There are a lot of English water idioms and you hear some popular ones regularly in everyday English conversation. So today we learn two of the most common and importantly we practice our water pronunciation.
When I started listening to new English language learners pronounce ‘water’ I was just amazed at the different ways people invent to say what is a simple word. It was only later did I hear how Americans say exactly the same word differently to the British. It’s of no surprise that English language learners struggle with the pronunciation of “water”.
In this English listening practice podcast I wanted first to say the word water a lot! So you can hear it over and over and get used to the way it's spoken by a native English speaker. Without boring you to death! So I settled on using some water idioms to keep you interested and also help you learn some popular English phrases.
cannot warder dicker
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OK, so today how about we look at two English idioms which use the word ‘water’? Water is a very common word in English, just as it is in most languages. It’s a very common substance, so there will be several words for water in any language, I should think. And water is a word which people struggle to pronounce. So let’s cover two water idioms today and improve your water pronunciation at the same time.
So pronunciation first of all. Water is spelt W-A-T-E-R, so you might think early on in your English language learning that it’s pronounced ‘water’ or something, something similar, but ‘water’ is how it is most commonly pronounced in English. Of course, if you’re from the US and learning….or you’re learning US English, then water pronunciation sounds more like ‘warder’, ‘warder’. And there are of course lots of English speaking accents, where water pronunciation is different. What about cockney and certain other accents? They might miss out the T, so water pronunciation sounds more like ‘wa’er’. That’s called ‘Estuary English’ - ‘wa’er’. That’s perhaps another podcast for another time to explain that one! ‘Wa’er’ – sounds like the way a British criminal might speak in an American film!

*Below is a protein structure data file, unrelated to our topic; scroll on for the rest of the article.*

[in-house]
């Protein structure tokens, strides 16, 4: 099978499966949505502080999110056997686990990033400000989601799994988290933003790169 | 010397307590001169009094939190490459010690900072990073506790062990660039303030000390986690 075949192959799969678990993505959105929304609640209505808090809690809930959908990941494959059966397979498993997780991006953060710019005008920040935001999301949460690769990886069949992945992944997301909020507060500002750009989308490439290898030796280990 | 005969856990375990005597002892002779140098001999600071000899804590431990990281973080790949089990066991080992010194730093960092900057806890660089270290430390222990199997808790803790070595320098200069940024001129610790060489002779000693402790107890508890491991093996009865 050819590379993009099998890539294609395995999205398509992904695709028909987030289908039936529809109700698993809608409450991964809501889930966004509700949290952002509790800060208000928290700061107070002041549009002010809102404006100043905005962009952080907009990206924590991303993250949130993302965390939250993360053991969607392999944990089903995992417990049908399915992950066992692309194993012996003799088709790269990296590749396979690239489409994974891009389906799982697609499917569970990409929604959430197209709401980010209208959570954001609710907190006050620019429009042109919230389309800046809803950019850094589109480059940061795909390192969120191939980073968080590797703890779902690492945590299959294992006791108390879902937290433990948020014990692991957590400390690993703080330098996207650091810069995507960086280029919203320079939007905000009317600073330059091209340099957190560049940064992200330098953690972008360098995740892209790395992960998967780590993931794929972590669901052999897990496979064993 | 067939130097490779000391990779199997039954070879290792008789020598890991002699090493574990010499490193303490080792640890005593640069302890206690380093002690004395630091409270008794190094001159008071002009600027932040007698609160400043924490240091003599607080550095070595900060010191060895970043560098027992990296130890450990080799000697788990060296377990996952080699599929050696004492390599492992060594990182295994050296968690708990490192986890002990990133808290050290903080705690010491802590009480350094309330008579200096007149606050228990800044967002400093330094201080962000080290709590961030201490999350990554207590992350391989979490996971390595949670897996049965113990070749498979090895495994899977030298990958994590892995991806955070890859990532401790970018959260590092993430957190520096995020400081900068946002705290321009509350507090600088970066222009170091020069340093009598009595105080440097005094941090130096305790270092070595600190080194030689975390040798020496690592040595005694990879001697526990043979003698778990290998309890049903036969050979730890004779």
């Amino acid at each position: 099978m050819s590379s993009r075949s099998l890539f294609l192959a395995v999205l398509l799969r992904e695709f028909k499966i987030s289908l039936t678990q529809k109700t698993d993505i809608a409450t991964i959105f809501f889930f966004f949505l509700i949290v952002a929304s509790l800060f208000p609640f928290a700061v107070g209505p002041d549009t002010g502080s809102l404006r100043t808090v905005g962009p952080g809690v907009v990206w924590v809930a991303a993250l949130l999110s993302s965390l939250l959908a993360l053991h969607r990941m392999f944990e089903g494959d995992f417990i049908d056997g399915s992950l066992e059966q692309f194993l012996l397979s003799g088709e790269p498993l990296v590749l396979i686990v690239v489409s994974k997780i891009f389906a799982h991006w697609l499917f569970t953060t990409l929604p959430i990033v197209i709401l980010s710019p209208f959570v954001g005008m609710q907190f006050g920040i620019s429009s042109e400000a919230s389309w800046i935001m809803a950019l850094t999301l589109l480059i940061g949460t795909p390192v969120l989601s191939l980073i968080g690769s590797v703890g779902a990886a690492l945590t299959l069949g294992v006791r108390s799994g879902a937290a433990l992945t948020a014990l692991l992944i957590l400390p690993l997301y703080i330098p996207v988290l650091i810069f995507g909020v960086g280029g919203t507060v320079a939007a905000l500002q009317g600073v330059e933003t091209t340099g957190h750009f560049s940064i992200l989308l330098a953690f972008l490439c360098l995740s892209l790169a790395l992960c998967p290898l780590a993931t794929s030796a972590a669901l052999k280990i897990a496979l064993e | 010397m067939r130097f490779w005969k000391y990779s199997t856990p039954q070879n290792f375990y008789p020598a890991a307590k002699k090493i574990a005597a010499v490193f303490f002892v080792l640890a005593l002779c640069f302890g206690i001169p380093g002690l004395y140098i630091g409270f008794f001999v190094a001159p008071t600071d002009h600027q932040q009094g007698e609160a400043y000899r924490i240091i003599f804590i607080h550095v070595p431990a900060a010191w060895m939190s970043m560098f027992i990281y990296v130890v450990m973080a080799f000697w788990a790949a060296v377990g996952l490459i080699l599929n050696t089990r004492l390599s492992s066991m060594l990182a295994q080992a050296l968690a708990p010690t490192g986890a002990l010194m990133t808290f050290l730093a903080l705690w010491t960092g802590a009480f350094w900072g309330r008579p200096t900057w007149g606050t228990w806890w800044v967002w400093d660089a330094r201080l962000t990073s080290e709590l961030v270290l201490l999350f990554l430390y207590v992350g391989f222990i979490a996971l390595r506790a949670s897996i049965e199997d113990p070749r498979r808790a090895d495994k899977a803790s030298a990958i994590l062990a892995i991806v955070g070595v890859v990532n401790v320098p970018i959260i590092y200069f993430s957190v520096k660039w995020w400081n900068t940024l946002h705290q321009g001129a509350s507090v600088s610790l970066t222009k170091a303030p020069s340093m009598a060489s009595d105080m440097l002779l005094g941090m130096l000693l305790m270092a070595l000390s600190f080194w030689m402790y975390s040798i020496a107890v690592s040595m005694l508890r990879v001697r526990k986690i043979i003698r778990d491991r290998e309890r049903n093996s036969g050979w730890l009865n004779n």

Anyway, that’s water pronunciation. How about we look at the water idioms? So the first one - ‘a fish out of water’. So the vocabulary is easy here – a fish is an animal that swims in the sea. And you might eat one of these for your dinner. So tuna, cod, salmon – they’re all types fish that we might eat. Now obviously, in the literal meaning of the phrase,‘a fish out of water’, ‘a fish out of water’ is not going to be doing very well! If you’ve ever had your goldfish jump out of its tank – sometimes they seem to do that, not sure why. But of course, fish don’t do very well out of water – they can’t breathe! And if they stay out of water long enough, they die! So that’s the literal meaning. But what about if someone is using it as an idiom ‘I felt like a fish out of water’? What do they mean?
English Water Pronunciation And Idioms Ep 235 Article Image
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Description: A photograph of a man holding a baby you cannot tell the gender of the baby. Used to help explain English grammar she, he and they.
Well, if you feel like ‘a fish out of water’, it means that you are in an alien environment. You’re in a situation that is strange to you, you’re not used to it. It’s going to take you some time to adjust to the new situation. You feel awkward, uncomfortable. If you go to a new country and you don’t know the language and it takes you ages to get used to the feel, the differences, the people, the language, then you might feel as though you are ‘a fish out of water’. You aren’t comfortable in your new environment, it’s too strange.
So some example sentences of where we might use this.
- I felt like a fish out of water, when I joined my new company.